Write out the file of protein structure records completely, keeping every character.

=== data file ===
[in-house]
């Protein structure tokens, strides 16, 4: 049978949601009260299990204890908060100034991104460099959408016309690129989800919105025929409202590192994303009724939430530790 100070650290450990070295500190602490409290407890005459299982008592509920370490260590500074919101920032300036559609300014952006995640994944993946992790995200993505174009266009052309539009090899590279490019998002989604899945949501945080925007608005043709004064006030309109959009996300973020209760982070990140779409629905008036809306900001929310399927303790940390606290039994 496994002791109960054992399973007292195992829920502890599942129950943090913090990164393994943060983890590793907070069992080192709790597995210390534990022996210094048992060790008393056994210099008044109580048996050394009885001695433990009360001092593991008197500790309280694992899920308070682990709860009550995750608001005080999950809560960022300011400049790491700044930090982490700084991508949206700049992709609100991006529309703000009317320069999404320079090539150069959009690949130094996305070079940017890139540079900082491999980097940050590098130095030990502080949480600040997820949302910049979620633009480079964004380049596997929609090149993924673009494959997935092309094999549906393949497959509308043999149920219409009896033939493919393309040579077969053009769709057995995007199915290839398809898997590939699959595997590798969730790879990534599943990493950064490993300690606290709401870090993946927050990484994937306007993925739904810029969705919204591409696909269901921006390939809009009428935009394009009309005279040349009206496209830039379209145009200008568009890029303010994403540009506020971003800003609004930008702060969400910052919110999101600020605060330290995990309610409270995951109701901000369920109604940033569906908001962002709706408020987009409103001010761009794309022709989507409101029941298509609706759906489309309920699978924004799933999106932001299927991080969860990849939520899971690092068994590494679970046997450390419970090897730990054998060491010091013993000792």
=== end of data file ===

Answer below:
[in-house]
């Protein structure tokens, strides 16, 4: 049978949601009260299990204890908060100034991104460099959408016309690129989800919105025929409202590192994303009724939430530790 100070650290450990070295500190602490409290407890005459299982008592509920370490260590500074919101920032300036559609300014952006995640994944993946992790995200993505174009266009052309539009090899590279490019998002989604899945949501945080925007608005043709004064006030309109959009996300973020209760982070990140779409629905008036809306900001929310399927303790940390606290039994 496994002791109960054992399973007292195992829920502890599942129950943090913090990164393994943060983890590793907070069992080192709790597995210390534990022996210094048992060790008393056994210099008044109580048996050394009885001695433990009360001092593991008197500790309280694992899920308070682990709860009550995750608001005080999950809560960022300011400049790491700044930090982490700084991508949206700049992709609100991006529309703000009317320069999404320079090539150069959009690949130094996305070079940017890139540079900082491999980097940050590098130095030990502080949480600040997820949302910049979620633009480079964004380049596997929609090149993924673009494959997935092309094999549906393949497959509308043999149920219409009896033939493919393309040579077969053009769709057995995007199915290839398809898997590939699959595997590798969730790879990534599943990493950064490993300690606290709401870090993946927050990484994937306007993925739904810029969705919204591409696909269901921006390939809009009428935009394009009309005279040349009206496209830039379209145009200008568009890029303010994403540009506020971003800003609004930008702060969400910052919110999101600020605060330290995990309610409270995951109701901000369920109604940033569906908001962002709706408020987009409103001010761009794309022709989507409101029941298509609706759906489309309920699978924004799933999106932001299927991080969860990849939520899971690092068994590494679970046997450390419970090897730990054998060491010091013993000792």